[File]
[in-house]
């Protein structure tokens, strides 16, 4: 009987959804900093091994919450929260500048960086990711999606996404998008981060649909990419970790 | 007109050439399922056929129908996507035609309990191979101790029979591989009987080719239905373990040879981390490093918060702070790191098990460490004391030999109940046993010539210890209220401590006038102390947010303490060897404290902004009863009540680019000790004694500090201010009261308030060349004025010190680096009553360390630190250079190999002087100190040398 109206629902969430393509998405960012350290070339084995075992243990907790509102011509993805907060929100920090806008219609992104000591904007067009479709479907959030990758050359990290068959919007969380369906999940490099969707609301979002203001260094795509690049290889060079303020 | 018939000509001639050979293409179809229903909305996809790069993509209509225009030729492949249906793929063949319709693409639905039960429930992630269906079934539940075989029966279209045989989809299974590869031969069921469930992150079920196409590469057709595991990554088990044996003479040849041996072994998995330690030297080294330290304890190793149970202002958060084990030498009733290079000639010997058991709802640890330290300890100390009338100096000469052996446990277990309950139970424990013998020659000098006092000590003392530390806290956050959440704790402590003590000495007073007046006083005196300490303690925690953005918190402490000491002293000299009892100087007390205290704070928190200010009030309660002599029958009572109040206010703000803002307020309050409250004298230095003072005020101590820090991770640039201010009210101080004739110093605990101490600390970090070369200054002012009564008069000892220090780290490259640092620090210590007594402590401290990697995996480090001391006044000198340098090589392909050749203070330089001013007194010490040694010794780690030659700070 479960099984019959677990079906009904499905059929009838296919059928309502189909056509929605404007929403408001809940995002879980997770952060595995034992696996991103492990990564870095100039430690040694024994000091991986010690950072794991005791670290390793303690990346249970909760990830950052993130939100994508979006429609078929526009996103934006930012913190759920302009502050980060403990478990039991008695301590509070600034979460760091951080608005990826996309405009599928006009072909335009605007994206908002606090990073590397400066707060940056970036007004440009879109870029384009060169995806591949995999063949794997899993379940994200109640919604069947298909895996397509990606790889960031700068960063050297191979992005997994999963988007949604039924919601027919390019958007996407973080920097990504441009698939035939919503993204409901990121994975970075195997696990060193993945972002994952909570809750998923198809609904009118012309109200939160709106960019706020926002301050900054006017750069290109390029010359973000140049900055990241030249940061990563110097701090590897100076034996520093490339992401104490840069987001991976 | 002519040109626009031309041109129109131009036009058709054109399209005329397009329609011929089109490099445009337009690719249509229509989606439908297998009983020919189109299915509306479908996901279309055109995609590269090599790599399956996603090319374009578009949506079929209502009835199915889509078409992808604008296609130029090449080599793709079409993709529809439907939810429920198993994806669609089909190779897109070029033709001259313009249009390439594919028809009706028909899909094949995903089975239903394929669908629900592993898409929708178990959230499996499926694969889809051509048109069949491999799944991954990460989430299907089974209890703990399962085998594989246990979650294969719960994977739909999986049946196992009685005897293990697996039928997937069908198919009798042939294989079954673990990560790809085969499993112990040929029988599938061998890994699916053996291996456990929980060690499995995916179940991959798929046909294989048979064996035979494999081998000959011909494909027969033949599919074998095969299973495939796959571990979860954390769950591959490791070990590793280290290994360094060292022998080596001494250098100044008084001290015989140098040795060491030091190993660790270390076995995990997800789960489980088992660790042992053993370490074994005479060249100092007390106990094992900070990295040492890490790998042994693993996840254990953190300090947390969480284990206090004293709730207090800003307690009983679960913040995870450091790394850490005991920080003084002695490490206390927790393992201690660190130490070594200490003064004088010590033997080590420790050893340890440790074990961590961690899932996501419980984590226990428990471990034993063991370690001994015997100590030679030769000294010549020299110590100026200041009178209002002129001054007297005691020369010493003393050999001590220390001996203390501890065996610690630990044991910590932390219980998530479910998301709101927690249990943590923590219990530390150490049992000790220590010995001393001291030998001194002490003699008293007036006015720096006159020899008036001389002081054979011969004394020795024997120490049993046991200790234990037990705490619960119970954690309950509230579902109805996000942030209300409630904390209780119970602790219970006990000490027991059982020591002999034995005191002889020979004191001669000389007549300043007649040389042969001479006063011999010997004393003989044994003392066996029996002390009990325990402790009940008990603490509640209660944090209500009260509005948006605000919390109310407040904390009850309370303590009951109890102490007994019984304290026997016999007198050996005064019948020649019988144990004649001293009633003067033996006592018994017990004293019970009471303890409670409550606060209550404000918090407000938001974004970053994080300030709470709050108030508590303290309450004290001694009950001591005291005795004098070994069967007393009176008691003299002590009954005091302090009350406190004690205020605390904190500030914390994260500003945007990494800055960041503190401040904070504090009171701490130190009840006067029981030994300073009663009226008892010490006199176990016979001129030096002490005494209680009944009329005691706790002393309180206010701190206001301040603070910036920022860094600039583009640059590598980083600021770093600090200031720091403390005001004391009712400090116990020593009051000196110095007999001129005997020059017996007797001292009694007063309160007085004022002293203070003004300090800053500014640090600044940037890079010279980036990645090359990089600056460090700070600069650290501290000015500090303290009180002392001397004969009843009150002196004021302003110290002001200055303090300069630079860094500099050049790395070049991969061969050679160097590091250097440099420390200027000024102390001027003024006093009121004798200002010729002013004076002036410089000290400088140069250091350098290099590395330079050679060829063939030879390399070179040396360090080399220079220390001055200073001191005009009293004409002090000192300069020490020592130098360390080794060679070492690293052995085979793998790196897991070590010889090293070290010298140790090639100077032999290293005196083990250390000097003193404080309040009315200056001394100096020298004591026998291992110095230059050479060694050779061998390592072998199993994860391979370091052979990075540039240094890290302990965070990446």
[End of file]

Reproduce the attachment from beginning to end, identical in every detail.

[in-house]
């Protein structure tokens, strides 16, 4: 009987959804900093091994919450929260500048960086990711999606996404998008981060649909990419970790 | 007109050439399922056929129908996507035609309990191979101790029979591989009987080719239905373990040879981390490093918060702070790191098990460490004391030999109940046993010539210890209220401590006038102390947010303490060897404290902004009863009540680019000790004694500090201010009261308030060349004025010190680096009553360390630190250079190999002087100190040398 109206629902969430393509998405960012350290070339084995075992243990907790509102011509993805907060929100920090806008219609992104000591904007067009479709479907959030990758050359990290068959919007969380369906999940490099969707609301979002203001260094795509690049290889060079303020 | 018939000509001639050979293409179809229903909305996809790069993509209509225009030729492949249906793929063949319709693409639905039960429930992630269906079934539940075989029966279209045989989809299974590869031969069921469930992150079920196409590469057709595991990554088990044996003479040849041996072994998995330690030297080294330290304890190793149970202002958060084990030498009733290079000639010997058991709802640890330290300890100390009338100096000469052996446990277990309950139970424990013998020659000098006092000590003392530390806290956050959440704790402590003590000495007073007046006083005196300490303690925690953005918190402490000491002293000299009892100087007390205290704070928190200010009030309660002599029958009572109040206010703000803002307020309050409250004298230095003072005020101590820090991770640039201010009210101080004739110093605990101490600390970090070369200054002012009564008069000892220090780290490259640092620090210590007594402590401290990697995996480090001391006044000198340098090589392909050749203070330089001013007194010490040694010794780690030659700070 479960099984019959677990079906009904499905059929009838296919059928309502189909056509929605404007929403408001809940995002879980997770952060595995034992696996991103492990990564870095100039430690040694024994000091991986010690950072794991005791670290390793303690990346249970909760990830950052993130939100994508979006429609078929526009996103934006930012913190759920302009502050980060403990478990039991008695301590509070600034979460760091951080608005990826996309405009599928006009072909335009605007994206908002606090990073590397400066707060940056970036007004440009879109870029384009060169995806591949995999063949794997899993379940994200109640919604069947298909895996397509990606790889960031700068960063050297191979992005997994999963988007949604039924919601027919390019958007996407973080920097990504441009698939035939919503993204409901990121994975970075195997696990060193993945972002994952909570809750998923198809609904009118012309109200939160709106960019706020926002301050900054006017750069290109390029010359973000140049900055990241030249940061990563110097701090590897100076034996520093490339992401104490840069987001991976 | 002519040109626009031309041109129109131009036009058709054109399209005329397009329609011929089109490099445009337009690719249509229509989606439908297998009983020919189109299915509306479908996901279309055109995609590269090599790599399956996603090319374009578009949506079929209502009835199915889509078409992808604008296609130029090449080599793709079409993709529809439907939810429920198993994806669609089909190779897109070029033709001259313009249009390439594919028809009706028909899909094949995903089975239903394929669908629900592993898409929708178990959230499996499926694969889809051509048109069949491999799944991954990460989430299907089974209890703990399962085998594989246990979650294969719960994977739909999986049946196992009685005897293990697996039928997937069908198919009798042939294989079954673990990560790809085969499993112990040929029988599938061998890994699916053996291996456990929980060690499995995916179940991959798929046909294989048979064996035979494999081998000959011909494909027969033949599919074998095969299973495939796959571990979860954390769950591959490791070990590793280290290994360094060292022998080596001494250098100044008084001290015989140098040795060491030091190993660790270390076995995990997800789960489980088992660790042992053993370490074994005479060249100092007390106990094992900070990295040492890490790998042994693993996840254990953190300090947390969480284990206090004293709730207090800003307690009983679960913040995870450091790394850490005991920080003084002695490490206390927790393992201690660190130490070594200490003064004088010590033997080590420790050893340890440790074990961590961690899932996501419980984590226990428990471990034993063991370690001994015997100590030679030769000294010549020299110590100026200041009178209002002129001054007297005691020369010493003393050999001590220390001996203390501890065996610690630990044991910590932390219980998530479910998301709101927690249990943590923590219990530390150490049992000790220590010995001393001291030998001194002490003699008293007036006015720096006159020899008036001389002081054979011969004394020795024997120490049993046991200790234990037990705490619960119970954690309950509230579902109805996000942030209300409630904390209780119970602790219970006990000490027991059982020591002999034995005191002889020979004191001669000389007549300043007649040389042969001479006063011999010997004393003989044994003392066996029996002390009990325990402790009940008990603490509640209660944090209500009260509005948006605000919390109310407040904390009850309370303590009951109890102490007994019984304290026997016999007198050996005064019948020649019988144990004649001293009633003067033996006592018994017990004293019970009471303890409670409550606060209550404000918090407000938001974004970053994080300030709470709050108030508590303290309450004290001694009950001591005291005795004098070994069967007393009176008691003299002590009954005091302090009350406190004690205020605390904190500030914390994260500003945007990494800055960041503190401040904070504090009171701490130190009840006067029981030994300073009663009226008892010490006199176990016979001129030096002490005494209680009944009329005691706790002393309180206010701190206001301040603070910036920022860094600039583009640059590598980083600021770093600090200031720091403390005001004391009712400090116990020593009051000196110095007999001129005997020059017996007797001292009694007063309160007085004022002293203070003004300090800053500014640090600044940037890079010279980036990645090359990089600056460090700070600069650290501290000015500090303290009180002392001397004969009843009150002196004021302003110290002001200055303090300069630079860094500099050049790395070049991969061969050679160097590091250097440099420390200027000024102390001027003024006093009121004798200002010729002013004076002036410089000290400088140069250091350098290099590395330079050679060829063939030879390399070179040396360090080399220079220390001055200073001191005009009293004409002090000192300069020490020592130098360390080794060679070492690293052995085979793998790196897991070590010889090293070290010298140790090639100077032999290293005196083990250390000097003193404080309040009315200056001394100096020298004591026998291992110095230059050479060694050779061998390592072998199993994860391979370091052979990075540039240094890290302990965070990446």